“HOW MUCH?” It’s an oft-repeated question in football these days, whether you’re talking about an international or a trip to see your local heroes – covering everything from the price of admission to the quality of a pie.
And anyone who’s suffered a poor half-time nosh or a tedious game over the past few years knows how important these things are.
When there’s a family’s involved too, it’s all the more shocking how much some of these clubs will charge for an hour and a half of questionable-quality football, the players incapable on occasions of trapping wind, let alone 10ft sideways passes.
Suffice to say we’ve all suffered at times, getting home to shake our heads at the whole miserable experience – wondering why we’ve just shelled out a small fortune to actually pay for an ultimately demeaning experience, and what we might have done with that hard-earned cash given the opportunity again.
It’s all part and parcel of being a sports fan and true supporter of course, and you have to take the crunchy with the smooth (any more cliches? no, that’ll do for now). Besides, most of us wouldn’t have it any other way, however much we might moan at times. But sometimes you do wonder why you’ve paid over the odds for an away programme with such half-hearted pen pics of players you already know, a plethora of crap adverts, the bizarre musings of a manager (which would have been enough to see him certified before the days of care in the community), and action pics from a dreadful 0-2 defeat at Rotherham United or Romford.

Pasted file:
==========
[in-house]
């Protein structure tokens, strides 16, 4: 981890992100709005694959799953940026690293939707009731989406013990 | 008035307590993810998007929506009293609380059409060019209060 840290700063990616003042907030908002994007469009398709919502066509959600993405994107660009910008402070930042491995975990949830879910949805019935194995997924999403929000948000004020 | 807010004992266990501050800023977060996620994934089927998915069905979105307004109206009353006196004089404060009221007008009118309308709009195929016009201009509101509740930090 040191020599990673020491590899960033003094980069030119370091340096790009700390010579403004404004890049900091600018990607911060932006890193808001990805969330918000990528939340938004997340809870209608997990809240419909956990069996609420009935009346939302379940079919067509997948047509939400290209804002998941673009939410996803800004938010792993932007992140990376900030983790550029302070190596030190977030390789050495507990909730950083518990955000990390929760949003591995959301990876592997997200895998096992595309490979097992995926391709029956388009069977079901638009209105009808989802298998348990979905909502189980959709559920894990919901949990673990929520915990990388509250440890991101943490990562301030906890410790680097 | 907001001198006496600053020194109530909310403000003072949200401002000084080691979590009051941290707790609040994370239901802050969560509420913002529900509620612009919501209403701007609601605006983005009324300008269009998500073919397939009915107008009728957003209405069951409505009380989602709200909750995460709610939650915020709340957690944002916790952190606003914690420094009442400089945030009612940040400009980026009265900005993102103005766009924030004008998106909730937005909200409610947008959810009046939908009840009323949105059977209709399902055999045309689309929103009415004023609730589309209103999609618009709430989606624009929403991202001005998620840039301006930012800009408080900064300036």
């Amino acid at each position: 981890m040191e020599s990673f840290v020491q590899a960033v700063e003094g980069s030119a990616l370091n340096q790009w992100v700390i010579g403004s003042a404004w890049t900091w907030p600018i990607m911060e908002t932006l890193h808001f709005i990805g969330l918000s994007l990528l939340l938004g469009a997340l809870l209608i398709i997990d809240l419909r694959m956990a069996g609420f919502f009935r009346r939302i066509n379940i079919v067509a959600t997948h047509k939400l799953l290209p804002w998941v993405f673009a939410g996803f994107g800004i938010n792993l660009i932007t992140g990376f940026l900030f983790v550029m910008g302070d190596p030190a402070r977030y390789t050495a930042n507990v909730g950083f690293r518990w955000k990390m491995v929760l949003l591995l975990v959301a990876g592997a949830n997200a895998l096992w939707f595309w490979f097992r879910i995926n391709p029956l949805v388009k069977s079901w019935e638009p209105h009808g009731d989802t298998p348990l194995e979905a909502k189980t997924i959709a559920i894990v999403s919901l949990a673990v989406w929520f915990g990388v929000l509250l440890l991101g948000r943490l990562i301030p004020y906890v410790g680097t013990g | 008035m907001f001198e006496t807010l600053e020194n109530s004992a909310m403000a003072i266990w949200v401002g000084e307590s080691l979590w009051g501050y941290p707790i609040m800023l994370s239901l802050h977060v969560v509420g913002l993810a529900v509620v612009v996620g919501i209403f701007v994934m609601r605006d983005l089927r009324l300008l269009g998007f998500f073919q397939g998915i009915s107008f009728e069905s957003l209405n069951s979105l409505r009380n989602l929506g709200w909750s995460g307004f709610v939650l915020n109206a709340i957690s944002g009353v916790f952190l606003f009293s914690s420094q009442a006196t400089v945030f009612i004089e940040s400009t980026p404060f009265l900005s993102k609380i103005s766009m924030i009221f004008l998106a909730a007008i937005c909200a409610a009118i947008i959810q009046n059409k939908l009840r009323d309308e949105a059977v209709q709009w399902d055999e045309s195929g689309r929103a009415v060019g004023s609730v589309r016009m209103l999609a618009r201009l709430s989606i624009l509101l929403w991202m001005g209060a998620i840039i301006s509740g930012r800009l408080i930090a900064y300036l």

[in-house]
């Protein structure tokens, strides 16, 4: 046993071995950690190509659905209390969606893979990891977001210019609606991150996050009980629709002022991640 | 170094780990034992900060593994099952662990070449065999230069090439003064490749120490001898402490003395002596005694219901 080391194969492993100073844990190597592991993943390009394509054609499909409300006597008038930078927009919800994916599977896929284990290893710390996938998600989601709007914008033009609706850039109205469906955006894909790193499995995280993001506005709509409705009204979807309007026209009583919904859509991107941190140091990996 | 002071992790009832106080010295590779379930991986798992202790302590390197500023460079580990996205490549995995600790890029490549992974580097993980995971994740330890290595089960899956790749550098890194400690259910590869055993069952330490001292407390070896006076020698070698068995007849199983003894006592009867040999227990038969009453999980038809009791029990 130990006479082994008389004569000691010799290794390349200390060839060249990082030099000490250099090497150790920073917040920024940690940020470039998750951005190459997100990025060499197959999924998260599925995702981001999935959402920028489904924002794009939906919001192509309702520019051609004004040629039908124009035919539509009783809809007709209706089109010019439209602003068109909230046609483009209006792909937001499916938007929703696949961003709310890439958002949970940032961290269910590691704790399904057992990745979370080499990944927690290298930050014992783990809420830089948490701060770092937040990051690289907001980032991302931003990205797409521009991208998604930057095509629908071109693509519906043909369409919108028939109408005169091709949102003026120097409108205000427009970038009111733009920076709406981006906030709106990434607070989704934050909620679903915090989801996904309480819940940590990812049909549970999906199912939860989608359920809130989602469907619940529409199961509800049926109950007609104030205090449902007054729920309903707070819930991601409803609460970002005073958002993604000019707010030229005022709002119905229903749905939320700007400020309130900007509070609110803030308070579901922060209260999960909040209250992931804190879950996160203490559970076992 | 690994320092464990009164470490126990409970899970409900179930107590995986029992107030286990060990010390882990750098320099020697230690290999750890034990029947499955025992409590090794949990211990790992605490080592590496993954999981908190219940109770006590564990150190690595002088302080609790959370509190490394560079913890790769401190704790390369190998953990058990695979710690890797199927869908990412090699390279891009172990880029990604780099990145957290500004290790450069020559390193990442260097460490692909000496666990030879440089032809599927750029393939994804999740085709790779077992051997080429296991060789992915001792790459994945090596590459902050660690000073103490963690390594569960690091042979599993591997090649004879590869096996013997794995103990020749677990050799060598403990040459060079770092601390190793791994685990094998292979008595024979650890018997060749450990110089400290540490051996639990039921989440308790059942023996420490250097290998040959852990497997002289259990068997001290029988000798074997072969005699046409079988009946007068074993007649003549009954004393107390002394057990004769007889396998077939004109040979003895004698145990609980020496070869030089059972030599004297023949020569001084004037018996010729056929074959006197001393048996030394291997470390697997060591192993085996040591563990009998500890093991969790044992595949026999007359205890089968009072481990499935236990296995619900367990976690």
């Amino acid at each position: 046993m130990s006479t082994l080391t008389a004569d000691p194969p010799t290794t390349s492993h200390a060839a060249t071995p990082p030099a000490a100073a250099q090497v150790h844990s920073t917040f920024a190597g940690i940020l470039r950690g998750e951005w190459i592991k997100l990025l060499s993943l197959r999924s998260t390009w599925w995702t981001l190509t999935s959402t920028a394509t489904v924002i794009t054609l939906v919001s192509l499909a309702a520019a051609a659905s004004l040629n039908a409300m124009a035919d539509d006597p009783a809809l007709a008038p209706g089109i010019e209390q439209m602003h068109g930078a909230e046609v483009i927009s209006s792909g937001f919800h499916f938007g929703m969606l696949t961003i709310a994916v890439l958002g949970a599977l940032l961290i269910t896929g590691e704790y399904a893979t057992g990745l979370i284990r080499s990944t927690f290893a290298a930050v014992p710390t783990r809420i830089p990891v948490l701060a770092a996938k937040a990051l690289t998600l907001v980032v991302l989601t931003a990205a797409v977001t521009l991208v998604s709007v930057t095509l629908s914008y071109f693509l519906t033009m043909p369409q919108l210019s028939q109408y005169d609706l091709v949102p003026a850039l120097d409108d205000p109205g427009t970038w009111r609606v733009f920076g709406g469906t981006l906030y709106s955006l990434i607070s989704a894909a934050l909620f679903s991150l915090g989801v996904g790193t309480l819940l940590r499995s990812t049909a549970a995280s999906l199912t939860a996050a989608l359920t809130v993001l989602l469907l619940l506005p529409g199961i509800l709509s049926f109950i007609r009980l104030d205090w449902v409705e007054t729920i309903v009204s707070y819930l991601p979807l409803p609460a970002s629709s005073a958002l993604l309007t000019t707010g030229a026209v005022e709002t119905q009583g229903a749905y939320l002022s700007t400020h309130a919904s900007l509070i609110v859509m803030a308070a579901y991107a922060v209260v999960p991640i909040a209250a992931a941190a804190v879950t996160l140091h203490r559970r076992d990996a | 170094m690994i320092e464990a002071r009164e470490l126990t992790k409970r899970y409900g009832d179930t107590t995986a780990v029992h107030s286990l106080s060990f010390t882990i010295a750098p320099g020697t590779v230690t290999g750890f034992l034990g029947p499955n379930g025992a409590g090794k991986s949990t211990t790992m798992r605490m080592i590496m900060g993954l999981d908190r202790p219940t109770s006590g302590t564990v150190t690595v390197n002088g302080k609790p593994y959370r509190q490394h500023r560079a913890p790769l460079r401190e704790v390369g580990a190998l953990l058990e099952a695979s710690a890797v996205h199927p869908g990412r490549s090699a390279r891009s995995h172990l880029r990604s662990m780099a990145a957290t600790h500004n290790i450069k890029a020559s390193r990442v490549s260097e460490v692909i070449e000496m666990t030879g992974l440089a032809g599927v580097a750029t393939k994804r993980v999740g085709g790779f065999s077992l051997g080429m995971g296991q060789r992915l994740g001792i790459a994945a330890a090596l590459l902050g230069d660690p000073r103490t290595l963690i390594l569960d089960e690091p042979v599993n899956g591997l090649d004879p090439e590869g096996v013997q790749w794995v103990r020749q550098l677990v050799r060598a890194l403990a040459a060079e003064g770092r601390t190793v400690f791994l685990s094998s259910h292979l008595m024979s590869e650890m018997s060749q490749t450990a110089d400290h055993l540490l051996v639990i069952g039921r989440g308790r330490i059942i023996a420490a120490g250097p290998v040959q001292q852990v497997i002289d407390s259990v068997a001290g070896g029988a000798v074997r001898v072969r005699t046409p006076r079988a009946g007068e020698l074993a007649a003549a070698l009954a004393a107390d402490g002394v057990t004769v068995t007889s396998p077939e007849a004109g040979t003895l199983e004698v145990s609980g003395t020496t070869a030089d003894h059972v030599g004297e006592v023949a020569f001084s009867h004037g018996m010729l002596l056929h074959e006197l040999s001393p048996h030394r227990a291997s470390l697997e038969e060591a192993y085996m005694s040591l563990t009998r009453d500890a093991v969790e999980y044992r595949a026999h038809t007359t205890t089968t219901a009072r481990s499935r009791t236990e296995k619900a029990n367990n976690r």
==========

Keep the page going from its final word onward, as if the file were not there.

Then there’s the stomach-discolouring ruddy mess or (alternatively) see-through murky water (and rarely anywhere between these extremes) that the club you’re visiting laughingly calls tea, and a tepid pie that makes you wonder if you’ll ever be able to leave your khazi for the next couple of days if you finish it.
And for some of you out there, it’s not even just a rare treat, but something you subscribed to one glorious summer’s day in May (‘calling all early birds, blah blah’), splashing out on a season ticket at last year’s (already inflated) prices – the resultant booklet of ticket stubs viewed as a community service sentence at times.
Yet we can’t suffer in silence, and it’s all part of being British that at times of woe we take comfort in the fact that there are people out there going through worse experiences. And I’m talking about relative poverty here. You might be paying £3 for a sub-standard pie at your club, but those buggers on the Buttock Road End at Melchester Rovers could be paying 40p more for their inedible half-time treat.
By that premise, a few of us will no doubt feel better after looking at the BBC’s 2012 Price of Football survey, which canvassed 166 clubs in 10 divisions across British football, including the Blue Square Bet Premier and Women’s Super League, comparing prices of the most expensive and cheapest season tickets and adult matchday tickets as well as the cost of a cup of tea, a pie and a programme, to calculate the cheapest day out at a football match.
Among its findings, we learn that prices in the top four divisions of English football have risen by 11.7% – more than five times the rate of inflation, while the average price of the most affordable ticket in league football went from £19.01 to £21.24 in the past 12 months, and only two of our 92 League clubs offer a day out for less than £20 now (£12 last year).